In general it depends on your architecture. Since you're using django, it's natural to walk the django path of fat models.
It's not clear from your example when you'd like to customer.add_bonus() but one approach you can take is modelling posh and sporty customers as different classes using inheritance. e.g.
proxy = True
proxy = True
Here we're using Django's proxy classes (https://docs.djangoproject.com/en/dev/topics/db/models/#proxy-models) to indicate that these customers are stored in the same database table, and only the behaviour is different.
Your comments below taken into consideration, I'd recommend not locking yourself into an architectural decision until you know more about your use cases. Continuing on your last comment, it sounds like you have behavior that's mostly split in two:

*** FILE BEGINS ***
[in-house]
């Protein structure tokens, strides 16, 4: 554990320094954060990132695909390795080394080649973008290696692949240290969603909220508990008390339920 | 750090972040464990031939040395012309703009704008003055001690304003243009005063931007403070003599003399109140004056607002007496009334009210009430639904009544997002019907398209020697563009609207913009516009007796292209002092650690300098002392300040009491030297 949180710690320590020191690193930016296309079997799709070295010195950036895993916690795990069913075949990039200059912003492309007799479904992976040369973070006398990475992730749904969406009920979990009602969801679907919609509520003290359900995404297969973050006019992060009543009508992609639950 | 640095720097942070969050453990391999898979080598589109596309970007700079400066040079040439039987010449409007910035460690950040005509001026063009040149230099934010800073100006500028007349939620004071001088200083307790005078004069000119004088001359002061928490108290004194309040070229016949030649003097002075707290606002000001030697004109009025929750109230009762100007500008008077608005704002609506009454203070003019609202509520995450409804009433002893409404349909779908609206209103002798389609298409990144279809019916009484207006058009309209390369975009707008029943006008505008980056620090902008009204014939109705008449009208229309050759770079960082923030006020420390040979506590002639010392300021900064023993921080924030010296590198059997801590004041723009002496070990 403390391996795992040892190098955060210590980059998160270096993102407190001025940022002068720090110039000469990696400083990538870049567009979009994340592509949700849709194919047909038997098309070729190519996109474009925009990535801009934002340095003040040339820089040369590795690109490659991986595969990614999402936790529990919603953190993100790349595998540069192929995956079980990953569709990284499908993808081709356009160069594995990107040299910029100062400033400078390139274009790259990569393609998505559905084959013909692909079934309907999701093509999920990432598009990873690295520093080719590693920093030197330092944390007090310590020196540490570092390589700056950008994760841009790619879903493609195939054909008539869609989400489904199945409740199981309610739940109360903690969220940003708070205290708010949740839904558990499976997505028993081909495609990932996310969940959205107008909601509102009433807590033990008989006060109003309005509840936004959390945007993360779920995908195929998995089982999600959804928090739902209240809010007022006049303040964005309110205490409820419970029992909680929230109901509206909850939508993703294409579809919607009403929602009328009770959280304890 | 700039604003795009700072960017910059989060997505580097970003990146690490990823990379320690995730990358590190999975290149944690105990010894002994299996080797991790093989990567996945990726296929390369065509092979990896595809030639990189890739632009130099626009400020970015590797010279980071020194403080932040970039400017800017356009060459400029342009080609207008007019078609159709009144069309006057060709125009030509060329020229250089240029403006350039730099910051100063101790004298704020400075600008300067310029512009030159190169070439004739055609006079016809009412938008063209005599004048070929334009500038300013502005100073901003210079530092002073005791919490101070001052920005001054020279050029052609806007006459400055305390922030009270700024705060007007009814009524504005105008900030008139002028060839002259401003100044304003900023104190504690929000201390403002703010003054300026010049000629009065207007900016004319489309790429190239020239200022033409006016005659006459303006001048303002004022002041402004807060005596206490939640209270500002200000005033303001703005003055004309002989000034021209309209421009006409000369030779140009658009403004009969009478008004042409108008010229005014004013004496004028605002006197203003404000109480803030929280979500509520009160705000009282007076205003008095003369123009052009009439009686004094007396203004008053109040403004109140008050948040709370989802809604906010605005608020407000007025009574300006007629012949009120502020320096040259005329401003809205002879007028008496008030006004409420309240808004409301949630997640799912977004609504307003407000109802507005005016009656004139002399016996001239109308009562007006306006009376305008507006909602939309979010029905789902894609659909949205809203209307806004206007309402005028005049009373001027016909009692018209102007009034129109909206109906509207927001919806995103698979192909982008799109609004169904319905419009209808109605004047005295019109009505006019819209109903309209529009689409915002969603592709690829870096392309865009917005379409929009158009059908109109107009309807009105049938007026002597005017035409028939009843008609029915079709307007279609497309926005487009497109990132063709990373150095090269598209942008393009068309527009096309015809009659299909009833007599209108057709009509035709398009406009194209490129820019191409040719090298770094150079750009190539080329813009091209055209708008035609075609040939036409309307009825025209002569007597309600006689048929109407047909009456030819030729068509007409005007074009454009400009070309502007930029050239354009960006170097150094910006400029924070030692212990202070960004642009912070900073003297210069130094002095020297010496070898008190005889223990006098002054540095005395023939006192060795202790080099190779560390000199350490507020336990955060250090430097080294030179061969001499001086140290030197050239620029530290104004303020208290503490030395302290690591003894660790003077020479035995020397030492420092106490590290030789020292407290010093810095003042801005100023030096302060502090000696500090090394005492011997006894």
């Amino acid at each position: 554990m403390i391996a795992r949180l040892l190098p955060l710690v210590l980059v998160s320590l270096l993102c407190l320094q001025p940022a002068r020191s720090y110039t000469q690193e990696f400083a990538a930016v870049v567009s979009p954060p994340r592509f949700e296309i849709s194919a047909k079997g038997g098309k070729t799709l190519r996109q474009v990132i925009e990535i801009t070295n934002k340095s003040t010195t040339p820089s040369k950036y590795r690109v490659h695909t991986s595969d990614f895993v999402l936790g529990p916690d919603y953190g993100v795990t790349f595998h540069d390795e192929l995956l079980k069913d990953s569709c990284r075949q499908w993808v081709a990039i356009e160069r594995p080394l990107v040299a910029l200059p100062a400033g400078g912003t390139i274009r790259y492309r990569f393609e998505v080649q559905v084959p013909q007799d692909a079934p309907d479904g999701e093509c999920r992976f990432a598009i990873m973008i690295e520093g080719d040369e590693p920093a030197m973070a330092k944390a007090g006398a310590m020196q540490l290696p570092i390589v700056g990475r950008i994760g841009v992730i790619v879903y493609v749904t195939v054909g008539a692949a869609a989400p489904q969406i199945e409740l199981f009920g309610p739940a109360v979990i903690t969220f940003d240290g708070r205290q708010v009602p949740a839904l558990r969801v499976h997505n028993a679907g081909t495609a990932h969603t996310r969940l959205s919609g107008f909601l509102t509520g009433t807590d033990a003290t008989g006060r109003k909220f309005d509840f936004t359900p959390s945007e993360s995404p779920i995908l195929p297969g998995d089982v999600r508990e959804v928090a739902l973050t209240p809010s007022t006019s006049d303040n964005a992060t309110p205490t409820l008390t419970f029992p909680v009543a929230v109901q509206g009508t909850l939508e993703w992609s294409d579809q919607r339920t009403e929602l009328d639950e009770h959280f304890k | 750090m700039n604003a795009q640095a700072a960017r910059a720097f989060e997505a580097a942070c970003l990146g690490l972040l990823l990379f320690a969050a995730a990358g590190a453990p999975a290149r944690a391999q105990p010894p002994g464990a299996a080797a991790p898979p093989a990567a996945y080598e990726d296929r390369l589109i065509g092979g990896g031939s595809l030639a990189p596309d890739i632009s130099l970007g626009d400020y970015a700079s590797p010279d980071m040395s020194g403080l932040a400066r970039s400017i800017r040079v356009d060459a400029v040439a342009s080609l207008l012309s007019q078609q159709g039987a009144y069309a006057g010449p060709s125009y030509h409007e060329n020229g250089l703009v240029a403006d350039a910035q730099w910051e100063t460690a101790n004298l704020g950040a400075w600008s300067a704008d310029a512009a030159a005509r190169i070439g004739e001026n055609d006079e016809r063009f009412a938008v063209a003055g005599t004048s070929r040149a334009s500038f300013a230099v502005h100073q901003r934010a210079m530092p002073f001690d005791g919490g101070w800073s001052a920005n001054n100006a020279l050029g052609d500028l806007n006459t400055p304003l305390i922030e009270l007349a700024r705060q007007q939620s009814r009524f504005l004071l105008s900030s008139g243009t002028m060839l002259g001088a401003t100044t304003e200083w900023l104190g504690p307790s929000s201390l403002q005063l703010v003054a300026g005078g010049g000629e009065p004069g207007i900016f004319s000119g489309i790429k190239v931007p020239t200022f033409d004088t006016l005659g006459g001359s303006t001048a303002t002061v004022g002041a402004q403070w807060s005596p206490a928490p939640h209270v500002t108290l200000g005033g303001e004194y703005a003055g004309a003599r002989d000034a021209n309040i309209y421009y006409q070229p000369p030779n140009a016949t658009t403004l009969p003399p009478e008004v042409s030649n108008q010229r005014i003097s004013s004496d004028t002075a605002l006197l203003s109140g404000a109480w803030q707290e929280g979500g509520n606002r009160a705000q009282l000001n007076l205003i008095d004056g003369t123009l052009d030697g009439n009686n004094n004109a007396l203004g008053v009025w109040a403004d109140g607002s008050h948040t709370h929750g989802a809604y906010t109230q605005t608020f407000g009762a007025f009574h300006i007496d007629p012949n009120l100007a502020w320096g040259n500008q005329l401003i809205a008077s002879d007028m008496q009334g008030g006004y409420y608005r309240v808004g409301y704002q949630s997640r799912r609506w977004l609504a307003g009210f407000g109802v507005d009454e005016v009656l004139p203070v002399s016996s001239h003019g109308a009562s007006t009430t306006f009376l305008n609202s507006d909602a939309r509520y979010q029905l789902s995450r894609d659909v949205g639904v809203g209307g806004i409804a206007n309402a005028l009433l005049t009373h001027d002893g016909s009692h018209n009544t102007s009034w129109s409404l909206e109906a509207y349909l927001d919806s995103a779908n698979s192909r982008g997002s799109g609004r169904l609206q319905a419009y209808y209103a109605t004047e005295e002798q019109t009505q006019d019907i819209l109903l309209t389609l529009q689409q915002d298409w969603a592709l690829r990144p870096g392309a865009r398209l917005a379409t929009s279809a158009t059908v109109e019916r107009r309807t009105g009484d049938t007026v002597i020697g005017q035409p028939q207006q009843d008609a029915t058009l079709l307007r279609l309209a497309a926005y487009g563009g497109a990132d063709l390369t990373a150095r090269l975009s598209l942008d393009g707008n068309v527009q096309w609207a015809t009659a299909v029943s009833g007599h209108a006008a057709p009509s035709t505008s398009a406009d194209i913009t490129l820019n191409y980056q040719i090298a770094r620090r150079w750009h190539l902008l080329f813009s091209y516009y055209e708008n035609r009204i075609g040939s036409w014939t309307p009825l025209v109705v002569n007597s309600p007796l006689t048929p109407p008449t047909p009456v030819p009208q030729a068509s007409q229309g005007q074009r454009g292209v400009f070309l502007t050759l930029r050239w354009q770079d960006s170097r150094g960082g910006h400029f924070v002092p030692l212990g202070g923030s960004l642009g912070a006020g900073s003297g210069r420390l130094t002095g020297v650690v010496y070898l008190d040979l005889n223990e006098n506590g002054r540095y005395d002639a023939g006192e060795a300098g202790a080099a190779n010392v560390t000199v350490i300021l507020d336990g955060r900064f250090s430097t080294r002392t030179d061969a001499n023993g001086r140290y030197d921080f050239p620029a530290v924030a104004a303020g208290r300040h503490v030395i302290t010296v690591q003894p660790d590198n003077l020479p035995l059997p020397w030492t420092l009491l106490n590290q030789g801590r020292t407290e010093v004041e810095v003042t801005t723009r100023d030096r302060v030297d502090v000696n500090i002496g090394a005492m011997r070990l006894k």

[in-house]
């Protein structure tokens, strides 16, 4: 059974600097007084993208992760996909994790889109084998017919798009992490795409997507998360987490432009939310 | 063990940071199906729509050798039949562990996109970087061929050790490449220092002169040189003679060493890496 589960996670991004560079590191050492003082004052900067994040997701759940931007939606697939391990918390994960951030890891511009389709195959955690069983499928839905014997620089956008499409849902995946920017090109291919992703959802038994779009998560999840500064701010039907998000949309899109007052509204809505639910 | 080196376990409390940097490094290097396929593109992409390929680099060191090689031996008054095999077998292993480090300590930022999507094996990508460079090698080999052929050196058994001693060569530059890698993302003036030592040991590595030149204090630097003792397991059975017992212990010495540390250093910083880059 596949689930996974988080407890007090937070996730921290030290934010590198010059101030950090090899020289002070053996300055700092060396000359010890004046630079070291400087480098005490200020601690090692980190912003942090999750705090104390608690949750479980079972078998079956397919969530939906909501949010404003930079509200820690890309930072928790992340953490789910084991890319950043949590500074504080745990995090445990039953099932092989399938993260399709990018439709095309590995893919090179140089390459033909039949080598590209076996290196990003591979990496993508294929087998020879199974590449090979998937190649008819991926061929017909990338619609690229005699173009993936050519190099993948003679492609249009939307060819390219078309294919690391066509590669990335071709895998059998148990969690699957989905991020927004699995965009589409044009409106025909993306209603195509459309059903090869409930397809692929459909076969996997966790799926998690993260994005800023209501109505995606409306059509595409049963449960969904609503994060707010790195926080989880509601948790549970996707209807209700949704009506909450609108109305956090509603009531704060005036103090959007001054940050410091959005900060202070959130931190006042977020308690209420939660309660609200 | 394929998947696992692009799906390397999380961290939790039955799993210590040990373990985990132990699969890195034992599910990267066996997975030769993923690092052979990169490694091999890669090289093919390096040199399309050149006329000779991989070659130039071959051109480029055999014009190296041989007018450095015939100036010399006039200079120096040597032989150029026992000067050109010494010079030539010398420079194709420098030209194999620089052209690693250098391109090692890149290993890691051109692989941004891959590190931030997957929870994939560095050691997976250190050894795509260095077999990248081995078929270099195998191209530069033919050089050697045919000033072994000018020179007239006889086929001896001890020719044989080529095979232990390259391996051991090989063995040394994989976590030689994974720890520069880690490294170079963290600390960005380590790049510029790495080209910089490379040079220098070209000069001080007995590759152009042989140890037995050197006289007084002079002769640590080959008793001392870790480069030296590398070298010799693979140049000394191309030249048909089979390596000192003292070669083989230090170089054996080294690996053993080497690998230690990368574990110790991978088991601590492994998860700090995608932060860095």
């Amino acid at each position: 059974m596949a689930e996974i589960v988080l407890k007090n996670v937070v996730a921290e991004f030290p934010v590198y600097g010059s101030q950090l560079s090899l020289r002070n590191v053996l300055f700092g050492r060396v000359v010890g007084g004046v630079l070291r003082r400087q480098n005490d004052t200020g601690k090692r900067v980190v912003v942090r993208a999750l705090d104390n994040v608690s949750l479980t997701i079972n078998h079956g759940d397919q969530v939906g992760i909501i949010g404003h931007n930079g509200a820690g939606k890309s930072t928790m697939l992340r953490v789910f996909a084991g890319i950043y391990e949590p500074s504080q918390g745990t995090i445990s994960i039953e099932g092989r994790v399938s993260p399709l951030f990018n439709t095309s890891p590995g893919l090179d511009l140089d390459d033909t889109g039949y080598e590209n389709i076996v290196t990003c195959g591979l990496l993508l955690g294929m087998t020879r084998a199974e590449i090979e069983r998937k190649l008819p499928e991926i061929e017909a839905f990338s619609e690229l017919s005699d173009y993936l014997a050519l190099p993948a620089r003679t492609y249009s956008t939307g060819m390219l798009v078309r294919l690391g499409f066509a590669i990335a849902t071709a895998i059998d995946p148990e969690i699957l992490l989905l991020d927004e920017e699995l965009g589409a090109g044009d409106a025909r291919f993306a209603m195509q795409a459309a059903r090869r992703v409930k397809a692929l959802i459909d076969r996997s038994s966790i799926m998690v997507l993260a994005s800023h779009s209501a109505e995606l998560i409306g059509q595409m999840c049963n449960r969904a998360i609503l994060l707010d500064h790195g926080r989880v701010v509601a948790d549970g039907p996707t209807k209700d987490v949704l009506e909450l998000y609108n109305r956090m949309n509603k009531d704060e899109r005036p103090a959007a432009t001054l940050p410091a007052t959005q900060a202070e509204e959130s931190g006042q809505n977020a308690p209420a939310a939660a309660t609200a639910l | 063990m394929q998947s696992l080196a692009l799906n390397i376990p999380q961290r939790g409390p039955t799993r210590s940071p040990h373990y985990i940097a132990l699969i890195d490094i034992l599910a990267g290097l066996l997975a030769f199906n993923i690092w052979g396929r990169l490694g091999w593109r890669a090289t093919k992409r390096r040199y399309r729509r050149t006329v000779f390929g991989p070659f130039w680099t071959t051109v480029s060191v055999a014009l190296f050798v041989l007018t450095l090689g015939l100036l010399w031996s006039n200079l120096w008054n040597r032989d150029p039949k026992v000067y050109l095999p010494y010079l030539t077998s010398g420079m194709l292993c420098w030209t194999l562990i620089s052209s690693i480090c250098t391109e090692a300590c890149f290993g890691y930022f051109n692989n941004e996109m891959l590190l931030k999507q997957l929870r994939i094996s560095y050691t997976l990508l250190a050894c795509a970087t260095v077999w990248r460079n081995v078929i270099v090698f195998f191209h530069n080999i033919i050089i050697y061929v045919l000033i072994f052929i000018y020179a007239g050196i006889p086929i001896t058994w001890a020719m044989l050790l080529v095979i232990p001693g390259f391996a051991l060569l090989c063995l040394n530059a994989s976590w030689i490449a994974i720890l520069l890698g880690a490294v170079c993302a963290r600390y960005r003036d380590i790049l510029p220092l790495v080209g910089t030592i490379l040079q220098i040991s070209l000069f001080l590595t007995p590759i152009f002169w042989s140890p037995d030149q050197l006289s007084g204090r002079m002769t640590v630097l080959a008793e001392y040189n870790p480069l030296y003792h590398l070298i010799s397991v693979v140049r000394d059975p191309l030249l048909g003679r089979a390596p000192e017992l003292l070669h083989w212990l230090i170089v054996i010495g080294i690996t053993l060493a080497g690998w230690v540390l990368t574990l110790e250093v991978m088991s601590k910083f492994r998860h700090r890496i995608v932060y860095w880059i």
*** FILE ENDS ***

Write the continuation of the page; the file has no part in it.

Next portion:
- Identifying a customer group
- Applying an action to the customers of the identified group.
I would probably model this as two different concepts, and stitch them together with use case-aligned services.
Identifying customer groups can be encapsulated using a custom model manager. (https://docs.djangoproject.com/en/dev/topics/db/managers/#custom-managers). E.g.
def made_purchase_in(self, timespan):
The actions could be modelled anyway you want, e.g. as methods on the Customer or as classes or functions that accepts customers as parameters:
def remind(self, email):
def __init__(self, customers):
self.customers = customers
for customer in self.customers:
And an example service:
customers = Customer.objects.made_purchase_in(timespan.LAST_30_DAYS)
reminder = RegularCustomerReminder(customers)